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It can't be right that a president in that position of power can

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arbitrarily come up with executive powers like that. It has already

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been challenged by his own courts. So it is not the considered approach

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I want to see in a global leader. Who do you believe will be hurt by

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this, given that there can be exceptions on a case-by-case basis?

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I think potentially, our global reputation is going to be hurt by

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this. I have been to the refugee camps in Europe myself. There are

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desperate people trying to free persecution who will be hurt by

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this. We are trying to heal the wounds in this country not only

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because of Brexit. This is a time of coming together, not about saying it

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is located discriminatory against race and religion in this way. Do

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you believe that Mr Trump's state visit should go ahead? Well, he is

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the leader of America, so it does need to go ahead and we need to work

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with him. I believe Theresa has started in a positive manner was

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that she just needs to continue in that vein. If he comes to our

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country, he needs to respect the way we feel about things. But yes, he is

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the president, so he does need to come to the UK. There is some debate

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within Westminster as to where it is appropriate for him to speak to MPs,

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but it is right that he comes. But if he does come on a state visit,

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should he be granted what this country has always thought of as a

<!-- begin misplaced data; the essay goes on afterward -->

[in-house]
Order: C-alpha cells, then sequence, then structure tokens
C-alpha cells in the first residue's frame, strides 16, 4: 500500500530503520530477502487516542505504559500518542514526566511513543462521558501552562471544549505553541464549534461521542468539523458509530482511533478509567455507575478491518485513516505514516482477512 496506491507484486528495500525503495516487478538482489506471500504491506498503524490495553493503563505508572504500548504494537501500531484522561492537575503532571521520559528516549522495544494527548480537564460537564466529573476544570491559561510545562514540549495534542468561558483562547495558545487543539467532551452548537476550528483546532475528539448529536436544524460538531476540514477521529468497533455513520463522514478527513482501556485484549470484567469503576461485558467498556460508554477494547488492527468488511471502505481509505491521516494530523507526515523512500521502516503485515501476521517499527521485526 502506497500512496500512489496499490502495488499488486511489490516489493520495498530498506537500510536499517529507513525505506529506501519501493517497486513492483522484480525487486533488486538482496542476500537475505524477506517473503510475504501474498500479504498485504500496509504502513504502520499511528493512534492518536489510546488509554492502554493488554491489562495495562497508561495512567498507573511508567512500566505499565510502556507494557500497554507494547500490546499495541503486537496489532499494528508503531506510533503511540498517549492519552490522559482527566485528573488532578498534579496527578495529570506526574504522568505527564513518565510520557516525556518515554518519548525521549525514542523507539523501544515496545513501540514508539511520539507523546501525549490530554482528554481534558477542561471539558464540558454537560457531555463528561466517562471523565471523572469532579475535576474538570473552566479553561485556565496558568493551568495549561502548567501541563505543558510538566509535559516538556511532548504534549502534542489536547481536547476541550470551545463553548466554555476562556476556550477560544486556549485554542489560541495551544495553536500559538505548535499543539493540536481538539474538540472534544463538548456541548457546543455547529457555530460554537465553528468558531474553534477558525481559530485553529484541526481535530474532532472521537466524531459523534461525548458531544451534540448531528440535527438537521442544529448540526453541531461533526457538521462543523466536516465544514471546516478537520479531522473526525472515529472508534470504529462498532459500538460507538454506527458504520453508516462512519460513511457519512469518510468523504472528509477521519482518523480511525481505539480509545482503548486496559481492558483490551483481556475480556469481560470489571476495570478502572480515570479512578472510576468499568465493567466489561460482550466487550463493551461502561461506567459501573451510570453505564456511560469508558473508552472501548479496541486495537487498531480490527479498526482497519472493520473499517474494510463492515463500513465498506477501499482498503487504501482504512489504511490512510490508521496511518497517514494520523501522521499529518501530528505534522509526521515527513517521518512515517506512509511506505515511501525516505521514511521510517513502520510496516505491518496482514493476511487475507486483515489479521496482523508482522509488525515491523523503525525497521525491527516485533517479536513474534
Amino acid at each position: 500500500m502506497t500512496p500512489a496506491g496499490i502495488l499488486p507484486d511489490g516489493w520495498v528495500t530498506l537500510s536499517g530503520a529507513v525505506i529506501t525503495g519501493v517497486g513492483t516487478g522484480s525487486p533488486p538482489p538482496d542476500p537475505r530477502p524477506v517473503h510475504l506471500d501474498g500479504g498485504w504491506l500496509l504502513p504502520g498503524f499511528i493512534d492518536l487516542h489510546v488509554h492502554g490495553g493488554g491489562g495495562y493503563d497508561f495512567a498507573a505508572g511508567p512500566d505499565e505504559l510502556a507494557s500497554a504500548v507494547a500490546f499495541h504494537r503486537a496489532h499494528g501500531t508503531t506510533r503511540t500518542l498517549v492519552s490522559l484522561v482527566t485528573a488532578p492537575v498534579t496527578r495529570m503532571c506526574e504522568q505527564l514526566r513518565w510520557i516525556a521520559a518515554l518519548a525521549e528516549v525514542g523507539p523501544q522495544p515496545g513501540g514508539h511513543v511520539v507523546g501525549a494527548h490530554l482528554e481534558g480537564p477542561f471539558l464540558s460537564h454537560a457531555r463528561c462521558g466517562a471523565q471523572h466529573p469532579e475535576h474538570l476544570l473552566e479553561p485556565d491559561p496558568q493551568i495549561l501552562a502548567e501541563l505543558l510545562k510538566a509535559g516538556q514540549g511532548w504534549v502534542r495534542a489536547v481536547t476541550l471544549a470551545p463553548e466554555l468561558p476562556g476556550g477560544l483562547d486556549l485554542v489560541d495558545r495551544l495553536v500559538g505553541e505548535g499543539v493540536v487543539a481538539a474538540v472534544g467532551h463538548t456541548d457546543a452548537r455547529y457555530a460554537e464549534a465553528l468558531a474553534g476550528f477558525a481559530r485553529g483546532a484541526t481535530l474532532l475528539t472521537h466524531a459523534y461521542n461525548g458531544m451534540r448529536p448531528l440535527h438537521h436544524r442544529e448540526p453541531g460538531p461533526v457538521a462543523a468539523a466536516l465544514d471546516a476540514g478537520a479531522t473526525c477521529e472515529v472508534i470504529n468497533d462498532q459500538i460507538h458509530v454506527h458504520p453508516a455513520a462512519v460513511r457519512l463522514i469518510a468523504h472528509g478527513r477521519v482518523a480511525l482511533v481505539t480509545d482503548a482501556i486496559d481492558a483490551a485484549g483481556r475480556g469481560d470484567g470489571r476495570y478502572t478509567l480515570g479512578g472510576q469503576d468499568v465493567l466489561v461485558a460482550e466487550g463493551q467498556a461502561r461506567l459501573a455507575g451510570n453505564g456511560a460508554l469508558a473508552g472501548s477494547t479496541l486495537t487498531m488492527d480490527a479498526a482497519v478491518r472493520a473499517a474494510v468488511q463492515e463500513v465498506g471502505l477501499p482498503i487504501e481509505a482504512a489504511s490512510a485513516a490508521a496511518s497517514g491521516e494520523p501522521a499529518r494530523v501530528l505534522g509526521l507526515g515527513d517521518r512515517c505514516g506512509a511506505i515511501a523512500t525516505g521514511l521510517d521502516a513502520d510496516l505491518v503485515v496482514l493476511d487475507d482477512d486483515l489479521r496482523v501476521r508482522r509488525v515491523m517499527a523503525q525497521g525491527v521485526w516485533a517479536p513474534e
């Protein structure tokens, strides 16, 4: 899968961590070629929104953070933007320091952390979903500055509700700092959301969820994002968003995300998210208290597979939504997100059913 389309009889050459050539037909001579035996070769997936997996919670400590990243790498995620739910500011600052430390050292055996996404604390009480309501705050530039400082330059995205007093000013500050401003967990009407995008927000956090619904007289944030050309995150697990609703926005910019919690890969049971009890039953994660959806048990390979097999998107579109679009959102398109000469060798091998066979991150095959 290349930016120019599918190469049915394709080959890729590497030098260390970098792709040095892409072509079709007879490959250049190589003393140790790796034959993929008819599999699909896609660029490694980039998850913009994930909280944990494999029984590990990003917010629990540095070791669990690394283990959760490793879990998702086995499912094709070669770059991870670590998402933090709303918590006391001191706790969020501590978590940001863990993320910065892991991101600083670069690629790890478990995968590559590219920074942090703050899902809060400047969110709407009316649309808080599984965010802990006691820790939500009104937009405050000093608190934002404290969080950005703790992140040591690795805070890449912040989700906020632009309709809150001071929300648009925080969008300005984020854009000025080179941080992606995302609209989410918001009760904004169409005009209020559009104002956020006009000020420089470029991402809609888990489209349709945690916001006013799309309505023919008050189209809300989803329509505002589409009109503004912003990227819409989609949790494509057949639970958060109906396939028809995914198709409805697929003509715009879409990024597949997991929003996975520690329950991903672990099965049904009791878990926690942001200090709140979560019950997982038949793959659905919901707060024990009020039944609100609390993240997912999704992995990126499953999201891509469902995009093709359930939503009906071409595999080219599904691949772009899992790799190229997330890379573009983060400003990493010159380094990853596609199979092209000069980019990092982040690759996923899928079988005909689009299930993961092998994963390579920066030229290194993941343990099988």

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great honour, which is a joint address to both Houses of

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Parliament? I haven't been an MP long enough to understand the

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protocol of where is the right location for him to do that, but I

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believe in the past, it has been the greatest leaders, when they have

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achieved great things globally, it is Westminster Hall. But there are a

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number of MPs saying that is not the most appropriate place and I am

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inclined to agree. You don't think he should be accorded the privilege

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of speaking to a joint session of Parliament? I think there are places

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where he can do that, but Westminster Hall is not yet the

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right place. Thank you for joining us.

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Steve, within 24 hours, we have seen the difficulty of becoming Donald

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Trump's best friend. On the one hand, it could have huge advantages,

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particularly for a Brexit Britain. On the other hand, if you are going

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to be his best friend, you don't have to give a running commentary on

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every major thing he does. Yeah. We have learned a bit about Theresa

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May, that when she has to produce a set piece speech which she has time

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to prepare, she can get it totally right and sometimes more than right.